Sunday, November 1, 2009
The search for 7 members of the Coast Guard and 2 Marines who went down in a collision between a plane and a helicopter off the coast of California last week has now been declared a recovery mission. The Coast Guard announced that, after 60 hours, the chances of survival were negligible. In a forgotten detail of this story, the missing boater whom the Coast Guard was searching for when their plane went down is also still missing.
Far and away the most common reaction people have when receiving news of a traumatic death is one of disbelief. I have seen people who have been notified of a loved one's death by someone who has seen the body still demand "proof." The mind can only handle so much, and refusing to believe bad news is one of the many ways we protect ourselves from the pain that sudden death of someone we care about can bring. Even once the news has "settled in" a little more, survivors report feeling like they are in a nightmare, waiting to wake up. It just doesn't seem real.
The Associated Press reports that the father of one of the missing, Marine 1st Lt. Thomas Claiborne, confirmed that his son has been "declared deceased." That very fact is surreal by itself. It's hard enough to accept that someone could be here one moment and dead the next. In this case, the divider between life and death is not a biological fact, but a decision by a superior officer. How can someone be declared dead? They either are or they aren't.
So it is no surprise and no shame that the mother of another missing sailor, Coast Guard Lt. Adam W. Bryant, is not accepting this news right now. She told the Associated Press,
Miracles do happen. Miracles every day.After all, how would she live with herself if he were found and she had given up hope? And how will she carry on knowing that he is dead? Clearly, denial is a lot easier. Acceptance will come slowly. Our hearts go out to these families. Even if they find the remains of these servicemen, healing is going to take a long, long time.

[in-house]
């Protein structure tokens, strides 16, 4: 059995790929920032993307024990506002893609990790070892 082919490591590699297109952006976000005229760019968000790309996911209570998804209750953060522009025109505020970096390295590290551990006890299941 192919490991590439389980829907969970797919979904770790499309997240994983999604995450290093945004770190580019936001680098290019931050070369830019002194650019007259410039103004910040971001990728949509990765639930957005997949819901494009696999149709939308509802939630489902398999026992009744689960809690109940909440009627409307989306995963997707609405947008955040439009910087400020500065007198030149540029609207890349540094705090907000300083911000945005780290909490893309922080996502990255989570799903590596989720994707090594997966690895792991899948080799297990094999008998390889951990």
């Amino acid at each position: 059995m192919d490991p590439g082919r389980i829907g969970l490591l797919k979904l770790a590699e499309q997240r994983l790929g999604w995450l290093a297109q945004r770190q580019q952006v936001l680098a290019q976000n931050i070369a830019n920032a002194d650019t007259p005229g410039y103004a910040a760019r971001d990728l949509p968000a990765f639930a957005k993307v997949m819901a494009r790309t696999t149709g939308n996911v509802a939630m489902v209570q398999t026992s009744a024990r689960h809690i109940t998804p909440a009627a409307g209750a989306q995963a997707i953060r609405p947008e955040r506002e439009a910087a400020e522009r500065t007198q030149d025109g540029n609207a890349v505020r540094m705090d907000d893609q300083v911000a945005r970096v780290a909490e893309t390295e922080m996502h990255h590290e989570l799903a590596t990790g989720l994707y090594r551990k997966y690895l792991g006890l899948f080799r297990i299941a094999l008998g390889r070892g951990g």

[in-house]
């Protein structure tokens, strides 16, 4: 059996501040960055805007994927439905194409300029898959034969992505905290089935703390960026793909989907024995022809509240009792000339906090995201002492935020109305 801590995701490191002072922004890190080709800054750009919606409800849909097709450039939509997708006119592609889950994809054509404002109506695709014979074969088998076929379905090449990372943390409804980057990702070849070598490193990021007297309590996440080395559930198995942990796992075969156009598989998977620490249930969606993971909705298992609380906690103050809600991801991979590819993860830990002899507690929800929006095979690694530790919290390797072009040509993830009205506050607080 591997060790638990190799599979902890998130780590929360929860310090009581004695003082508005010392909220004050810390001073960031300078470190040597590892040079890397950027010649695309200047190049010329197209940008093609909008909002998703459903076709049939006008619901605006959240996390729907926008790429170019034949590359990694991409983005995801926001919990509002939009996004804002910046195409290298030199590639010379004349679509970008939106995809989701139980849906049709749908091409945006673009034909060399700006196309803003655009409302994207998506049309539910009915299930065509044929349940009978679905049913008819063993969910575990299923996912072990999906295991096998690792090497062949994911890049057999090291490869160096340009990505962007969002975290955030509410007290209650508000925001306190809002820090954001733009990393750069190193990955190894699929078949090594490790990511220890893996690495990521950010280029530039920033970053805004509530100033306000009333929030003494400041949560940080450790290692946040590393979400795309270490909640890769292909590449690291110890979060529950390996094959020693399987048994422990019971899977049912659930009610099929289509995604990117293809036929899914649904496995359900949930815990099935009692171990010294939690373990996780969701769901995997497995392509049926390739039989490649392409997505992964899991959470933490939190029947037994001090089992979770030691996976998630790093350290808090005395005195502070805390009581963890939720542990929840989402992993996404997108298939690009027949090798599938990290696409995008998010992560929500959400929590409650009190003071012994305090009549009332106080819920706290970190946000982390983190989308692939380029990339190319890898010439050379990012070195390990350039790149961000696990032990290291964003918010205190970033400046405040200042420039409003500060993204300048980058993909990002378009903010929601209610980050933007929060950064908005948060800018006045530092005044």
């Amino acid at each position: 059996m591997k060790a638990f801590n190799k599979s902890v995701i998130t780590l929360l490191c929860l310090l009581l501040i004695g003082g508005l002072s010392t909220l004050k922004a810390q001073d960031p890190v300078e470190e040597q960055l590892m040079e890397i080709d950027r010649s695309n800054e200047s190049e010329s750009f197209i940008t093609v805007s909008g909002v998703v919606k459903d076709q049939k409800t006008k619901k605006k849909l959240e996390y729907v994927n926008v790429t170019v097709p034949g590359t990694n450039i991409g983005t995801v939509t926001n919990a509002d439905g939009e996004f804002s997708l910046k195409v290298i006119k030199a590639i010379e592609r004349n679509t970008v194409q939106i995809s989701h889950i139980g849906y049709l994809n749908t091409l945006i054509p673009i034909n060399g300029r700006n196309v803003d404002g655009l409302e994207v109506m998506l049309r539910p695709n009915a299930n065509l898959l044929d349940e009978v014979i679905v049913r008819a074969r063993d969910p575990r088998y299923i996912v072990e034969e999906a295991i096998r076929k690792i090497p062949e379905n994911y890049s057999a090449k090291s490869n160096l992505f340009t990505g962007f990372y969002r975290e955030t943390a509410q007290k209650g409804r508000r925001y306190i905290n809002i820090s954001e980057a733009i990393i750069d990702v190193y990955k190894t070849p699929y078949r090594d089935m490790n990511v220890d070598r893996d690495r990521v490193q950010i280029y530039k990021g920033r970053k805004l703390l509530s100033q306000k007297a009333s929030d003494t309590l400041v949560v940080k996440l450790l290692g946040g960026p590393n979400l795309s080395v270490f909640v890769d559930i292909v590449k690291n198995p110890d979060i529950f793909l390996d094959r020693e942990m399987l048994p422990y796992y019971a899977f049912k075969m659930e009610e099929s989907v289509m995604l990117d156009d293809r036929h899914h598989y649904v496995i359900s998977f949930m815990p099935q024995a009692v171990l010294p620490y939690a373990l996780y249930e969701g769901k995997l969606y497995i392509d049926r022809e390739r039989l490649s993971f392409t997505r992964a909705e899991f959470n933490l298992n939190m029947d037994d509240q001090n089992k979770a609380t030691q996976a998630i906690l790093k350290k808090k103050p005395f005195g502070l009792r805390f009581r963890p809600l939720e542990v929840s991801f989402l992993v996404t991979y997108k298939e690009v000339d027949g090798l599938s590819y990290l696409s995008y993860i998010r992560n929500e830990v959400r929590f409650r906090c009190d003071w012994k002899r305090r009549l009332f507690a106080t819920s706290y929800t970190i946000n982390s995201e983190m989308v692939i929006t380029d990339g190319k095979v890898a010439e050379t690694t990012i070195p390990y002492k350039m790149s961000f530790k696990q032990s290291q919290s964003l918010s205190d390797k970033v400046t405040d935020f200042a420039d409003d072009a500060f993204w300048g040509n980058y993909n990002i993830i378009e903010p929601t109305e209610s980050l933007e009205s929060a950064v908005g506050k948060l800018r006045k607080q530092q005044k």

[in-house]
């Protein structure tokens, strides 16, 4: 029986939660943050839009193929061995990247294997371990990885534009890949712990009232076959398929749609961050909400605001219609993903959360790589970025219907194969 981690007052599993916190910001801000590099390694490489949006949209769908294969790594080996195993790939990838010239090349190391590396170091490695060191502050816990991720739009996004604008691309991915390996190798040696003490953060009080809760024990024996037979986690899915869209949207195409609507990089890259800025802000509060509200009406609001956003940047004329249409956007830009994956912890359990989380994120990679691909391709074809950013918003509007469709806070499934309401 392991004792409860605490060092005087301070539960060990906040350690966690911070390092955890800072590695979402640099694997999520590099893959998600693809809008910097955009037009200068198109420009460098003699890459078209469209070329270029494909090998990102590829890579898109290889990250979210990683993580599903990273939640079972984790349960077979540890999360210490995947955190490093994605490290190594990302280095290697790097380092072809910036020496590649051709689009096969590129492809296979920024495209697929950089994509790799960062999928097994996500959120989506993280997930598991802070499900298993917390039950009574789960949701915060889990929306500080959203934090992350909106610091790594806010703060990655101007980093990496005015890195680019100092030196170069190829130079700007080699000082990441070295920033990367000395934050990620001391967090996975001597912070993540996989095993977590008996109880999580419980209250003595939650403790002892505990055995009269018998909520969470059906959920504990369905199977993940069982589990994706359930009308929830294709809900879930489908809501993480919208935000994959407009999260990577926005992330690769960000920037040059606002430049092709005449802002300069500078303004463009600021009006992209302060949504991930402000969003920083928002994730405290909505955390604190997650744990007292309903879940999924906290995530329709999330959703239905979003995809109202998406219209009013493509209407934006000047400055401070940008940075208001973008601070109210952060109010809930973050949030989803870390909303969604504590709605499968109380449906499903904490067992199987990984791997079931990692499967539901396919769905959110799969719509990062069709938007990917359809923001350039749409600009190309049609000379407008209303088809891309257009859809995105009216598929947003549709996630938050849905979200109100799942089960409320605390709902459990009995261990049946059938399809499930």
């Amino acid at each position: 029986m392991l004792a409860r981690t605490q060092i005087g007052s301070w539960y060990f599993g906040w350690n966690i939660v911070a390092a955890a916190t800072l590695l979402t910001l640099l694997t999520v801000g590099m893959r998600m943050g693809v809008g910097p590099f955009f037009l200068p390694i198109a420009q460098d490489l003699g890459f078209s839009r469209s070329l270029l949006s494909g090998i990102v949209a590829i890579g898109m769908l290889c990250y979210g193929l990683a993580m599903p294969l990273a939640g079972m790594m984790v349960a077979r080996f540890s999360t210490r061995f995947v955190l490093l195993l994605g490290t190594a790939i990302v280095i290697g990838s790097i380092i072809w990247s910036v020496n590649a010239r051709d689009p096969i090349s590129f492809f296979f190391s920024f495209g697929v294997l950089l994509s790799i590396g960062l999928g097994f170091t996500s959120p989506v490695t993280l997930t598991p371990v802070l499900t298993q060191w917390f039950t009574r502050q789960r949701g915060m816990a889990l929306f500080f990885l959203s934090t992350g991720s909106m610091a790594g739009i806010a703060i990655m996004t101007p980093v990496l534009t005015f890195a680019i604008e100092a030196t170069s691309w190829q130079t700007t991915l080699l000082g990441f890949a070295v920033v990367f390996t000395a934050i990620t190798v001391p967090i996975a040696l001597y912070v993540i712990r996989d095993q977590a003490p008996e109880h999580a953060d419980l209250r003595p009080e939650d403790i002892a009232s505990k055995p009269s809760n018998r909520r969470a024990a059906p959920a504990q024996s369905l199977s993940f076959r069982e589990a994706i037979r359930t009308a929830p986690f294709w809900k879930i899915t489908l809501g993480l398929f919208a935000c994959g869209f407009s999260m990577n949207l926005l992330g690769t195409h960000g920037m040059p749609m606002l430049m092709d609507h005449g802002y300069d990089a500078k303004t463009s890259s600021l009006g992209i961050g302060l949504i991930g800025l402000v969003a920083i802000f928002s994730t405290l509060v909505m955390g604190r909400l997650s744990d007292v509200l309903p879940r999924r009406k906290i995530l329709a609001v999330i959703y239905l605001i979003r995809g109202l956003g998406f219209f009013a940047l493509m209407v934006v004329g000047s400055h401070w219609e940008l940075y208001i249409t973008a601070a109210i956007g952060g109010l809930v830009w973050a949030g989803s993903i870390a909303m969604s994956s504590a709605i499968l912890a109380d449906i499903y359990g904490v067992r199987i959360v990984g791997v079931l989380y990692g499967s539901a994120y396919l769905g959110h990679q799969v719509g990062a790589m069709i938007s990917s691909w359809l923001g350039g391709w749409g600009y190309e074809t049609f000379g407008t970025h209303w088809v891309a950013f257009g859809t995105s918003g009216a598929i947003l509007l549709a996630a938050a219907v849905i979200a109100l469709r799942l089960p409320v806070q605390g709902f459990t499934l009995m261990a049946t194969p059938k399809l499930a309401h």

Meet the Quarterback
- Naomi Zikmund-Fisher
- is a clinical social worker, former school Principal and a Crisis Consultant for schools and community organizations. You can learn more about her at www.SchoolCrisisConsultant.com
Contact the Quarterback
- ► 2011 (66)
- ► 2010 (153)
- What if You Survived the Lakewood Police Shootings...
- Man Traveling with Family Dies at the Grand Canyon...
- Update: Nutty Putty Cave Becomes a Final Resting P...
- Giving Thanks the Day After Nutty Putty Cave
- Should the President Send Condolences When a Soldi...
- Census Worker Bill Sparkman's Death a Suicide, Sta...
- Hope is a Double-Edged Sword: Man With Locked-In S...
- Leak at Three Mile Island, But It's Only 1979 in O...
- Gail Schoening Found After 12 Years: The End or t...
- Predicting PTSD Ahead of Time
- Missouri Incest Case Raises Questions for All of U...
- A Deadly House Fire, and Blame Gets in the Way
- The Unthinkable: Shaniya Davis' Body Found
- Goodbye to the D.C. Sniper
- 9-11 Trial in New York: How Do You Pick a Jury?
- The CDC and H1N1: What if We Threw a Panic and Nob...
- Hostage Situation at Stissing Mountain Middle Scho...
- The Children of Fort Hood
- Deer vs. Lion at the National Zoo
- Fort Hood: What Compassion Fatigue Is, and Isn't
- No Easy Answers: The Why's and Wherefores of Fort...
- Fort Hood: The Waiting is the Hardest Part
- Why Can't We Blame Those Who Most Deserve It?
- Fayetteville, NC: Murder is Murder
- Protecting Us from Hamburgers and News About Hambu...
- Keeping it Surreal: 9 Declared Dead Off Californi...
- ▼ November (26)